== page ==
Germany Raids Deutsche Bank Over Dividend Arbitrage

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Deutsche Bank Frankfurt
Deutsche Bank Frankfurt

A criminal tax fraud investigation into dividend arbitrage by Germany raided Deutsche Bank’s Frankfurt headquarters in what is shaping up to be a very bad year for the German bank.

Just two days ago, its co-chief executives resigned due to investor frustration over the bank’s performance. In April, it agreed to pay a fine of $2.5 billion to resolve investigations by the U.S. and British governments into LIBOR manipulation. In May, it was fined $55 million by the SEC for misstating financial reports during the financial crisis to hide risk in its derivatives portfolio.

German officials were reportedly at the Frankfurt office throughout the morning collecting documents from the bank. “People close to the investigation” told the Wall Street Journal that it dealt with dividend arbitrage trades.

German prosecutors have been looking into the cum/ex trades because financial institutions reportedly obtained fraudulent tax benefits in the hundreds of millions of dollars. Changes in tax rules largely ended the transactions in Germany in 2011 when the loopholes were closed and they became less profitable.

The Commodity Futures Trading Commission and the Federal Reserve Bank of Richmond are both reportedly looking into matters related to dividend arbitrage. The CFTC has reportedly sent inquiries to five banks: Bank of America, Goldman Sachs, Citigroup, Deutsche Bank and Morgan Stanley. The Richmond Fed looked into the trades at Bank of America, which is within its jurisdiction since it is based in Charlotte. I haven’t seen any public media reports about Internal Revenue Service investigations in this area yet.

Bribery News: Embraer Moves Toward Settlement; Rolls Royce Investigation Expands

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Summer may be a slow time on the stock market but we’re getting a steady stream of bribery news with just two months left in the government’s fiscal year. On the FCPA front: Embraer announced that it has reserved $200 million for a settlement under the U.S. Foreign Corrupt Practices Act. Internationally: Germany and the U.K. have expanded their investigations into bribery allegations involving Rolls Royce.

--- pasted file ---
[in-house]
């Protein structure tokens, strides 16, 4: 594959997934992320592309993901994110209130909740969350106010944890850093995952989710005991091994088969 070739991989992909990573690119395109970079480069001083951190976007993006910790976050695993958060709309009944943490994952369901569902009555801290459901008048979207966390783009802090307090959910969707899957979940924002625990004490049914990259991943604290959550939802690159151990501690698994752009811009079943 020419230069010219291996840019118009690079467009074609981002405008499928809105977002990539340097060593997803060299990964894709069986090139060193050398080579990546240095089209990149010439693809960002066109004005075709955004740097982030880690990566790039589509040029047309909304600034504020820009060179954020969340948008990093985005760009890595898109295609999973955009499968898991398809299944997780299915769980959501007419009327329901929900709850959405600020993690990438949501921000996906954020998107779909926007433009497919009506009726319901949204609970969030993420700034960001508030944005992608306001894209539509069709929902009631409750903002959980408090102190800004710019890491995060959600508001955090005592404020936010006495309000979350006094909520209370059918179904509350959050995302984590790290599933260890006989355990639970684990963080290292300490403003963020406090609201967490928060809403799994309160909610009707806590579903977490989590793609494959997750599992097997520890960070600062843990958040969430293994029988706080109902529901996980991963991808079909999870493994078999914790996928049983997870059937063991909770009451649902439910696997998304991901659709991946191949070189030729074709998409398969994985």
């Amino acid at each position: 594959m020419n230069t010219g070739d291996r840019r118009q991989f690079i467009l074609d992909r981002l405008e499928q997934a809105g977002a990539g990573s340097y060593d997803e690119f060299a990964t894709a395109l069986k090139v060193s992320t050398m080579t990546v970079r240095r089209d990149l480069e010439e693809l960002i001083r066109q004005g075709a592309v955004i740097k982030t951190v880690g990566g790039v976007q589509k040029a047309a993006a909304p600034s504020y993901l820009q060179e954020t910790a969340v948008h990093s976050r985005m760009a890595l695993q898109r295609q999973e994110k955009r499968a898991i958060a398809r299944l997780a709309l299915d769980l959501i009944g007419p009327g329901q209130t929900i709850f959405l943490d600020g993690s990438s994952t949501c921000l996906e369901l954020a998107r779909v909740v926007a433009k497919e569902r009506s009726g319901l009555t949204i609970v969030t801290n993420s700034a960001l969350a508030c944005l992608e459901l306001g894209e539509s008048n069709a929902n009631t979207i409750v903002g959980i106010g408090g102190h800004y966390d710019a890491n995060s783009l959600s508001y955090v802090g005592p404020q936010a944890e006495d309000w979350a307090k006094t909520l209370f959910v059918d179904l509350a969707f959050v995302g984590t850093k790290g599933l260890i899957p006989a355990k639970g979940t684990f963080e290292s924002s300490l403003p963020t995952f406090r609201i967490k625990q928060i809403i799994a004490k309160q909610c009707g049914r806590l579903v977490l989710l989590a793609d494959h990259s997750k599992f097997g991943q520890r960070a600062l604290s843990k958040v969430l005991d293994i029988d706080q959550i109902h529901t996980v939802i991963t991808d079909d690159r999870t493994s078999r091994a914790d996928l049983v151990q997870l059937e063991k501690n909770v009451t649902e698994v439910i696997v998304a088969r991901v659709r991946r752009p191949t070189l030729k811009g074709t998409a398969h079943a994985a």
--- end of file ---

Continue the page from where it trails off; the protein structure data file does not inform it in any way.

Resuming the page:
Canada to Pay Some Tax Whistleblowers; Australia Report Suggests Rewards

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Although the whistleblower programs in the United States gets a lot of attention, the U.S. isn’t the only country to have a program to pay informants about corporate misconduct.

Earlier this year, Canada followed the lead of the United States and started offering rewards for tax whistleblowers. The Canada Revenue Agency will pay for tips about international tax noncompliance through its Offshore Tax Informant Program. The program allows for an award of between 5 and 15 percent when more than $100,000 in federal taxes are collected.

The initial process for providing information to Canada is a bit different than here in the United States. Submitting information to Canada starts with an initial call to their hotline to discuss the information the caller can provide. If the information is of the type that they are interested in, they provide the caller with a case number to include on the cover letter of their written submission.

International Antitrust Awards: Four countries pay for information when the United States doesn’t!

In our research, we discovered that Canada isn’t even the first country outside of the United States to pay for tips. Several members of the international community have adopted rewards programs in an area where the United States does not have one: antitrust. South Korea, United Kingdom, Hungary and Pakistan all pay informants for information about cartels engaged in price fixing. Strangely, this is an area where the United States does not pay. The United States investigated the wisdom of creating a program to pay for information about cartels, but there was substantial internal skepticism. Government employees were concerned that the prosecution could not meet the high burden of proof in a criminal case if the defendant could accuse the informant of bias because of the potential reward.

Australia May Be Next to Pay: Australian Senate Committee Recommends Corporate Regulator Explore Incentives.

The Economics References Committee (“Committee”) of the Australian Senate recently released a report on the Performance of the Australian Securities and Investments Commission (ASIC), their version of the Securities and Exchange Commission (SEC). In the report, the Committee recommended exploration of incentive-based compensation for whistleblowers either by allowing qui tam lawsuits or establishing a reward program similar to the SEC.

Because of the growth of the financial sector in Australia, the Committee examined the performance of their financial regulator. Two case studies it relied upon left it with the firm impression that ASIC had limited resources and power. These limitations may have played a role in allowing misconduct to happen at Commonwealth Financial Planning Limited (CFPL) between 2006 and 2010. The Committee also concluded that ASIC was too slow to act on information provided by whistleblowers about fraud happening at CFPL. The report spends nearly 100 pages of the roughly 500 page report on ASIC’s investigation and enforcement action against CFPL.